Post Number: 1
|Posted on Monday, March 20, 2006 - 10:23 pm: ||
My little fantail shares an aquarium with a calico ruykin and a gold (feeder) fish and two Chinese algae eaters. They've been doing wonderfully well together for nearly three months. Now, all of a sudden, it seems like the fantail is floating to the top whenever he stops swimming. He looks a bit bloated, too. I called the pet shop and they suggested that I put a teaspoon of salt into the aquarium to help reduce the bacteria which may be making our little fantail sick. The aquarium is filtered and my husband is great about changing the water weekly. I am worried about the little fantail (Star) and his tank-mates, Calico, Nova and Fing1 and Fing2. Should I isolate Star from the others? Does it sound like he's going to die?
Thanks for your advice,
Post Number: 6703
|Posted on Tuesday, March 21, 2006 - 03:08 am: ||
what size is the aquarium these fish are in? have you tested the water for ammonia, nitrite and nitrate? when the water is changed, how much is removed and replaced?
while adding a little salt to the water will not harm the fish, neither will it have any positive effect whatsoever in the treatment of 'bacteria' or much of anything else your fish may have.
your fish 'may' have swim bladder problems. globoid-shaped fish like ornamental goldfish are predisposed to problems with the swim bladder because of their anatomy which result in mis-placement of the bladder in the body cavity. this can lead to food impactions, which in turn clog up the pneumocystic duct.
feeding dry foods which tend to take on water like a sponge and expand in the fish can result in food impactions. due to the swelling/expansion of food in the gut.
try feeding your fish a couple of peas. peas high fibre content can encourage destruction of any impaction which might be present. thereafter, ...
fast your fish for a couple of days. withhold all food for three or four days, and sometimes this alone will break up the impaction and return things to normal.
i'd try and find a product called Paragon II by Aquatronics® which 'may' aid in treatment of swim bladder disease.
get hold of Mardel's Maracyn-two or other broad-spectrum antiobiotic and use according to the directions.
from now on pre-soak flake or pelleted food before feeding them to your fish. this will allow expansion to occur prior to the fish eating it, and will lessen the chance of impaction.
while the above may help, understand that if your water quality is poor, you must correct that or nothing will help your fish.
you're never too old to have a happy childhood.
Post Number: 9643
|Posted on Tuesday, March 21, 2006 - 08:26 am: ||
If it is an impaction, I have found fresh spinach will clear it out quicker than any other fresh food I've fed, and is a good thing to feed to all your GF a coupe times a week. Whether this one make it or not, you should be feeding fresh foods to your GF several times a week. Fresh spinach, romaine, spring greens, kale that has been nuked for a few seconds to soften it, zucchini slices, orange slices, etc. will keep their digestive trcts from impacting. I fed mine about 50% fresh foods and 50% pre-soaked foods. Brine shrimp and blood worms a couple times a week.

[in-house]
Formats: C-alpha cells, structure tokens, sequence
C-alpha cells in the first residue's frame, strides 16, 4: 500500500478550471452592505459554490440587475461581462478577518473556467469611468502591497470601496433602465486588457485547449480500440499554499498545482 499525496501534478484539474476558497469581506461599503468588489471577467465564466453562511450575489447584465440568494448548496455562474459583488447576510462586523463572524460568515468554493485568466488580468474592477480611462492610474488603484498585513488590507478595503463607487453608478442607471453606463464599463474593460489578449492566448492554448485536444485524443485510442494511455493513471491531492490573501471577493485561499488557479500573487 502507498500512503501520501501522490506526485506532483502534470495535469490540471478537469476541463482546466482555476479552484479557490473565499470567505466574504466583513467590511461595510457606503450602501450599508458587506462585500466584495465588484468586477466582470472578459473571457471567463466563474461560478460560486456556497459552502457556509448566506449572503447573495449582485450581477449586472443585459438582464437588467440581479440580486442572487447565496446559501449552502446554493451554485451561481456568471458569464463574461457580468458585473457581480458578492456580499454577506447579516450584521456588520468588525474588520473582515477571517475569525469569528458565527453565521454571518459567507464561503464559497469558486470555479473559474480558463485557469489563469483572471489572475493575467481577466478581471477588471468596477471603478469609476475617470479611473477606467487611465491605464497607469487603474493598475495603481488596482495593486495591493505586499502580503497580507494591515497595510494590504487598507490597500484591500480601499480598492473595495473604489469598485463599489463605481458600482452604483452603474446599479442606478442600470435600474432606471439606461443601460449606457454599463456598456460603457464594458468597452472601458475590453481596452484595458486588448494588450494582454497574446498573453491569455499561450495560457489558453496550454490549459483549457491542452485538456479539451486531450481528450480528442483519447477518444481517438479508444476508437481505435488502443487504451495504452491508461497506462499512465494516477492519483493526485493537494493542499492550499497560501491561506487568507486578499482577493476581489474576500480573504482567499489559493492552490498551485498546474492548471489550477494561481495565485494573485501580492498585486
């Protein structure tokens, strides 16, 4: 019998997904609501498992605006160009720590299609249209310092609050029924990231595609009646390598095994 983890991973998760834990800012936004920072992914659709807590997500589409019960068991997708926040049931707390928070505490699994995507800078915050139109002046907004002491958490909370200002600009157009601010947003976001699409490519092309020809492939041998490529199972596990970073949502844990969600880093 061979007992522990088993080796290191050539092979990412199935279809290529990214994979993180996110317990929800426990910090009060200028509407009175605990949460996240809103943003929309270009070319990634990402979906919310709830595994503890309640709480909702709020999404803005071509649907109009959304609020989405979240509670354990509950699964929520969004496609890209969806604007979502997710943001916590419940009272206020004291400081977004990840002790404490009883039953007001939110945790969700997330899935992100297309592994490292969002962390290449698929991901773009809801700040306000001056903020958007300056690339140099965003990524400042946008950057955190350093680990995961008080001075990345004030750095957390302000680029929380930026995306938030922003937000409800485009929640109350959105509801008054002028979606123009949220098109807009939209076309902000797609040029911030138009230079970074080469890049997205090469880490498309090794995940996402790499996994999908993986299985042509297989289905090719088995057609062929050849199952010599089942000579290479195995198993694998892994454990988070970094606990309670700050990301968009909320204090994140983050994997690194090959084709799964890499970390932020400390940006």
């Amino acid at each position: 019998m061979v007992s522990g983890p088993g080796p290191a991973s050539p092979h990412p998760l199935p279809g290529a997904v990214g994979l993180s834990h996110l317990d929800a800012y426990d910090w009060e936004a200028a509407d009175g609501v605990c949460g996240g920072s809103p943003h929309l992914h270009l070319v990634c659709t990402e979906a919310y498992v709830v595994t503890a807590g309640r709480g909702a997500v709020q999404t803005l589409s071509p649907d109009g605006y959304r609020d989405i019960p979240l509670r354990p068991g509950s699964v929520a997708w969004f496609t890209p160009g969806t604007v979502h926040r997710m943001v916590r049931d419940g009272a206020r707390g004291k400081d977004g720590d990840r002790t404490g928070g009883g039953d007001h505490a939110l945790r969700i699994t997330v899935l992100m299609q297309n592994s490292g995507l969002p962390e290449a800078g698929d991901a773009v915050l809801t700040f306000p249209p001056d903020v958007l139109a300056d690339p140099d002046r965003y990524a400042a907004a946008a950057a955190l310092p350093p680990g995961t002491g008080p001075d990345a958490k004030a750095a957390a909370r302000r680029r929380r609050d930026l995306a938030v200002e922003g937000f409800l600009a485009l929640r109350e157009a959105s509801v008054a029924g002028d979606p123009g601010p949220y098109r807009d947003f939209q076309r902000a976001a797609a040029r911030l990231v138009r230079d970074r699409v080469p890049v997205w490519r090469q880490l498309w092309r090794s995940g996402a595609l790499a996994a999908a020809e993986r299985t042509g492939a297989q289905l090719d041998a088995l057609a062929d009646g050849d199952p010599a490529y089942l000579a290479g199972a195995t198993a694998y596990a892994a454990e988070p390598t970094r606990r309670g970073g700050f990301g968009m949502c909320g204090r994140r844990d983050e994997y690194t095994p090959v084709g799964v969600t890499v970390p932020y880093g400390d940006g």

Without more info from you I will assume the tank is too small and the nitrates too high, another common culprit. Three GF and 2 CAE should be in at least a 29 gallon tank the first year, then a 55 the second, then an even larger tank or pond the rest of the 20+ years you will have them. Water changes/gravel vacs should be enough to keep the nitrates under 20 ppm at the worst, preferably <10 ppm. Keeping temps in the mid 70's, instead of colder, will help, too. Commons (feeders) do better at less than 70 degrees, and your CAe are tropical, and should be closer to 80, so I hope you have the tank at around 74-76 as it is. They would all do better if you kept the CW fish separate from the tropical fish.
Tell us more about your tank and water parameters.
"The only ones among you who will be really happy are those who will have sought and found how to serve." --- Albert Schweitzer
Post Number: 2
|Posted on Thursday, March 23, 2006 - 02:12 pm: ||
I just wanted to write and say thank you for the answers you gave to my dilemma. We removed Star from the tank and gave him a little spinach. He passed whatever it was that was "clogging" the pipes and no longer floats to the top of the water. From now on, we'll soak the food and try a bit of raw food with the fish flakes. My husband will check into the water issues mentioned. The fish are in a 10 gallon tank at present. We appreciate all the help provided through this board.
Post Number: 6736
|Posted on Thursday, March 23, 2006 - 02:36 pm: ||
glad your fish is doing better candace. i think however, that they're going to have further problems in a tank that small.
a fantail, a ruykin and a common feeder fish need a minimum of thirty gallons right now and as they grow (i'm assuming they're still quite small) they're going to need 60 or more gallons ... the common feeder can grow to over a foot long.
goldfish as you may be finding, are extremely messy fish and require large volumes of water in order to remain healthy. too, they should be maintained at lower temperatures than tropical fish such as chinese algae eaters. 65-70° as opposed to 78-80°. finally, if you actually have CAE's, they will as they grow, begin to harrass the goldfish and in fact attach to them in order to suck off their slime coat. generally, these are not good fish to have in any aquarium and in a cool water GF tank, definitely a bad idea.
you didn't respond to my question concerning whether you've tested the water for ammonia and nitrite? when the water is changed, how much is removed and replaced? i suspect that in a tank that small, these parameters may be higher than they should be (ZERO) and this in itself will lead to disease.
you're never too old to have a happy childhood.